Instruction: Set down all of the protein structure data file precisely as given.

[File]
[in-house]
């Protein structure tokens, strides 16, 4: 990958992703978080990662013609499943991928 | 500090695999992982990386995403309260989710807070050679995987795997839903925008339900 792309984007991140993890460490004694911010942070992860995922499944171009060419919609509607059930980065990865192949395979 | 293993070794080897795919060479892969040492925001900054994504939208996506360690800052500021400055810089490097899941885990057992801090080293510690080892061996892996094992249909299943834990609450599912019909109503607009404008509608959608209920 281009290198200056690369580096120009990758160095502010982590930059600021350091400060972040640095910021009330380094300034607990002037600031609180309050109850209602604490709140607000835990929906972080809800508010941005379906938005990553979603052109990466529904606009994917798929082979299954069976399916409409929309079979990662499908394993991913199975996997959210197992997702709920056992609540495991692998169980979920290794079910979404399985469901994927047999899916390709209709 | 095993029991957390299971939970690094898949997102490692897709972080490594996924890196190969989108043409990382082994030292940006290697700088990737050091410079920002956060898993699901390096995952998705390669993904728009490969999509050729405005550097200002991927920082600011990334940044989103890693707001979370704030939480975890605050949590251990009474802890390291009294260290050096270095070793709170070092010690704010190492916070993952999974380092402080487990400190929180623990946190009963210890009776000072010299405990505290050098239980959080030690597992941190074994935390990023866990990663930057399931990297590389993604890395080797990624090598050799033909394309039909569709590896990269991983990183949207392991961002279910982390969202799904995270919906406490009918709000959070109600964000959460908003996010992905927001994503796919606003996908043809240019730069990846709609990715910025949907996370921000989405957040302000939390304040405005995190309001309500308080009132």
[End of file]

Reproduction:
[in-house]
């Protein structure tokens, strides 16, 4: 990958992703978080990662013609499943991928 | 500090695999992982990386995403309260989710807070050679995987795997839903925008339900 792309984007991140993890460490004694911010942070992860995922499944171009060419919609509607059930980065990865192949395979 | 293993070794080897795919060479892969040492925001900054994504939208996506360690800052500021400055810089490097899941885990057992801090080293510690080892061996892996094992249909299943834990609450599912019909109503607009404008509608959608209920 281009290198200056690369580096120009990758160095502010982590930059600021350091400060972040640095910021009330380094300034607990002037600031609180309050109850209602604490709140607000835990929906972080809800508010941005379906938005990553979603052109990466529904606009994917798929082979299954069976399916409409929309079979990662499908394993991913199975996997959210197992997702709920056992609540495991692998169980979920290794079910979404399985469901994927047999899916390709209709 | 095993029991957390299971939970690094898949997102490692897709972080490594996924890196190969989108043409990382082994030292940006290697700088990737050091410079920002956060898993699901390096995952998705390669993904728009490969999509050729405005550097200002991927920082600011990334940044989103890693707001979370704030939480975890605050949590251990009474802890390291009294260290050096270095070793709170070092010690704010190492916070993952999974380092402080487990400190929180623990946190009963210890009776000072010299405990505290050098239980959080030690597992941190074994935390990023866990990663930057399931990297590389993604890395080797990624090598050799033909394309039909569709590896990269991983990183949207392991961002279910982390969202799904995270919906406490009918709000959070109600964000959460908003996010992905927001994503796919606003996908043809240019730069990846709609990715910025949907996370921000989405957040302000939390304040405005995190309001309500308080009132």